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The Wardrobe Even Better Edition Switch Review – Point and Click

The Wardrobe Even Better Edition Switch Review – Point and Click

The Wardrobe Even Better Edition is unsurprisingly an enhanced version of point-and-click adventure game The Wardrobe, additions that make it “even better” include new easter eggs, dialogues, and important for the port to Nintendo Switch full gamepad control. Interestingly the creators also managed to not only add some new stuff but also roughly halve the size of the download file (from around 6GB to just over 3GB).

Okay, so now we know a little about what makes this version even better, but what is The Wardrobe? As mentioned above, it’s a point-and-click adventure game. For older gamers, think the Monkey Island series or a Tim Schafer game like Day of the Tentacle, and for newer gamers, think of the Deponia series or a Tim Schafer game like Broken Age. As you might take from that, Tim Schafer is a pretty big name in terms of the genre (he also worked on some of the Monkey Island games, and it’s likely that the Deponia and The Wardrobe teams probably took some inspiration from his works as well).

the wardrobe

For anyone that is clueless enough on the genre that those examples meant nothing, the core concept of the Point-and-Click Adventure genre is that you point at things, click on them, and go on an adventure. Although, it’s not really that simple, while most PaC Adventures are heavily dialogue driven, they contain a lot more puzzle-solving than say a Visual Novel.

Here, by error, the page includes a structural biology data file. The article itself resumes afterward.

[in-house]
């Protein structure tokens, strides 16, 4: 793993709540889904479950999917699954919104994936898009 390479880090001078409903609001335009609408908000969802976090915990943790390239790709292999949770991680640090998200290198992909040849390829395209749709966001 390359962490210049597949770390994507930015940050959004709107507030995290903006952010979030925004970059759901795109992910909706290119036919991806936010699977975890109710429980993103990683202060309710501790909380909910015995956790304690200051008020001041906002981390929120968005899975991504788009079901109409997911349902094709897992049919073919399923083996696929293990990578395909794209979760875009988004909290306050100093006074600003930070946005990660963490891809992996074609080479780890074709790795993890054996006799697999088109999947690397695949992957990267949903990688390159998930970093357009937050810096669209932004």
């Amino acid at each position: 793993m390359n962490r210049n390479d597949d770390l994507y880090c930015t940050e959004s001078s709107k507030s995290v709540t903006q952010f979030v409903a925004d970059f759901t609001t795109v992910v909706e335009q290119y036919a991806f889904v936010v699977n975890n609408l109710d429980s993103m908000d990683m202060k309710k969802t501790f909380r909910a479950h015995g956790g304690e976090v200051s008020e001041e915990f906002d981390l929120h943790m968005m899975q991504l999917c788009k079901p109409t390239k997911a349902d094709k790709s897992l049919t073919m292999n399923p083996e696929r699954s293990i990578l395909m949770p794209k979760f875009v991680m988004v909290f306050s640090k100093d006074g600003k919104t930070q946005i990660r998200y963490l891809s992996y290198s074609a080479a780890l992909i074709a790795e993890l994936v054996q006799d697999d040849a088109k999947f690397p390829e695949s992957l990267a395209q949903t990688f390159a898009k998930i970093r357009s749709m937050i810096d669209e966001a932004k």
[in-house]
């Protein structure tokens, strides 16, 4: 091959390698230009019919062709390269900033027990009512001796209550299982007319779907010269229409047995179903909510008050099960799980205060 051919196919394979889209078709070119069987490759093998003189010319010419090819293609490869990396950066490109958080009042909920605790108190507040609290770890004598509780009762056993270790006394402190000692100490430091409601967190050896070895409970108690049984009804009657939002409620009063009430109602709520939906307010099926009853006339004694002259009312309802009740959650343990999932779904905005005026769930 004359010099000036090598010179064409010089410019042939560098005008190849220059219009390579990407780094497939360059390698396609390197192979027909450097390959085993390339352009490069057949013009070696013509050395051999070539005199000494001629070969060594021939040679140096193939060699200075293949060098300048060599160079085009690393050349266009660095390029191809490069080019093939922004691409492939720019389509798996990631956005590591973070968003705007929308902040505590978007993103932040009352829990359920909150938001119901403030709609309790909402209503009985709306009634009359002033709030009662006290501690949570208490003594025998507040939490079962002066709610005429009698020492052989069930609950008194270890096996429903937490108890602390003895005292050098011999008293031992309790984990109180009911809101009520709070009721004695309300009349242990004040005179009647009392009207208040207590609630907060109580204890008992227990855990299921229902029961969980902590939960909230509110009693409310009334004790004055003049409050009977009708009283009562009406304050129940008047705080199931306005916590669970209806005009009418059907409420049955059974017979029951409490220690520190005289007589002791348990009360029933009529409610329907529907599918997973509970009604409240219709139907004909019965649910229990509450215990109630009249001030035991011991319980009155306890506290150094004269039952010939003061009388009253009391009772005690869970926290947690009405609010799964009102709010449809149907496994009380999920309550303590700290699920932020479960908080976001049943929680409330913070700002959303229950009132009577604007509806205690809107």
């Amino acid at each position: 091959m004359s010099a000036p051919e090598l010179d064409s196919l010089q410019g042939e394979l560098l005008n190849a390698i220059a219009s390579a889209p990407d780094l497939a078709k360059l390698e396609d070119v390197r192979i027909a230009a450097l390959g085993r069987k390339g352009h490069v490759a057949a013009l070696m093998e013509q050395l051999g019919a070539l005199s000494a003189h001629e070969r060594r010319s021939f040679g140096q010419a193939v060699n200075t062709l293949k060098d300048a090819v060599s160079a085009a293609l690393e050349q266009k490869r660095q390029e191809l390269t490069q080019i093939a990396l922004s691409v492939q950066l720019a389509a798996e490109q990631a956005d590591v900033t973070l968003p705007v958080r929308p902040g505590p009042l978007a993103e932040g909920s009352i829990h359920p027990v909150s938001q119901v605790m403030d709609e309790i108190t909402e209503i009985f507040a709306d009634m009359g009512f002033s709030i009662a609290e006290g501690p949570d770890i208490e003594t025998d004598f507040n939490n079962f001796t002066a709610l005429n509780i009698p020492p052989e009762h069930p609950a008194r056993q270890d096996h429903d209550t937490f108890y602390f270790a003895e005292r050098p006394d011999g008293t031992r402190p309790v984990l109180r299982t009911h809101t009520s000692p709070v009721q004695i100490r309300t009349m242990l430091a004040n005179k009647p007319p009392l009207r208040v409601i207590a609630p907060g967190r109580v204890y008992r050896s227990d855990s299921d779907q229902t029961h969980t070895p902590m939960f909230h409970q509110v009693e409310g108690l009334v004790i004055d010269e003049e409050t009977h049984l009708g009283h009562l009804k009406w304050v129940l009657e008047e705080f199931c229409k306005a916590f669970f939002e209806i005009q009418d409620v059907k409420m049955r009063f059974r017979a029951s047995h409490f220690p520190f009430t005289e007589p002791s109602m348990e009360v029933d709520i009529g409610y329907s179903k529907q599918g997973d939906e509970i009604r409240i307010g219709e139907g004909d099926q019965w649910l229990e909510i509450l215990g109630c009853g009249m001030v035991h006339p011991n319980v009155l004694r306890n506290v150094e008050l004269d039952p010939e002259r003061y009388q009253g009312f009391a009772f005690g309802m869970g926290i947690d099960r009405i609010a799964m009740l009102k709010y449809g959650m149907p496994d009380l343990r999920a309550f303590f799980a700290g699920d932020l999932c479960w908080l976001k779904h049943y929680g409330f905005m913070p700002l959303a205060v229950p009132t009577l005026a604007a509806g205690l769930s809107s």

And The Wardrobe is no exception here. You’ll need to talk to a host of weird and wacky characters, and try to figure out fairly esoteric ways to solve their particular dilemmas, from cleaning a crocodile’s teeth using a drill, to making a strange concoction to evolve a pile of dust to make it strong enough to remove part of a bed which you can then set on fire to get the missing part for the aforementioned drill.

This game, and the genre as a whole really, is pretty much about trying as many combinations of things as you can think of and hoping something works. Rarely will the solution make itself very obvious, unless you’ve played enough of these games to think as outside of the box as the developers themselves. Speaking of playing enough of these games to know how to progress, either I missed something in the tutorial or the game just opts to not explain some core functionality, namely combining items and using items.

the wardrobe

The tutorial takes you through the basics: click somewhere to have Skinny (your player character) walk to the spot (which is mainly used when a screen extends beyond your initial sight), click an object or character to get a list of options, select one of those options. The options you have on most objects are an eyeball (to look at an item), a hand (to pick up an item), some gears (to interact with the item) and a speech bubble (to talk with the item). An NPC will normally just have the eye and the speech bubble. There are also arrows that indicate you can move to another screen, and mercifully if you hold down R you can see all the interactive objects on the screen. This last thing is super helpful as each screen is filled with things that look like you can interact but end up just being background stuff.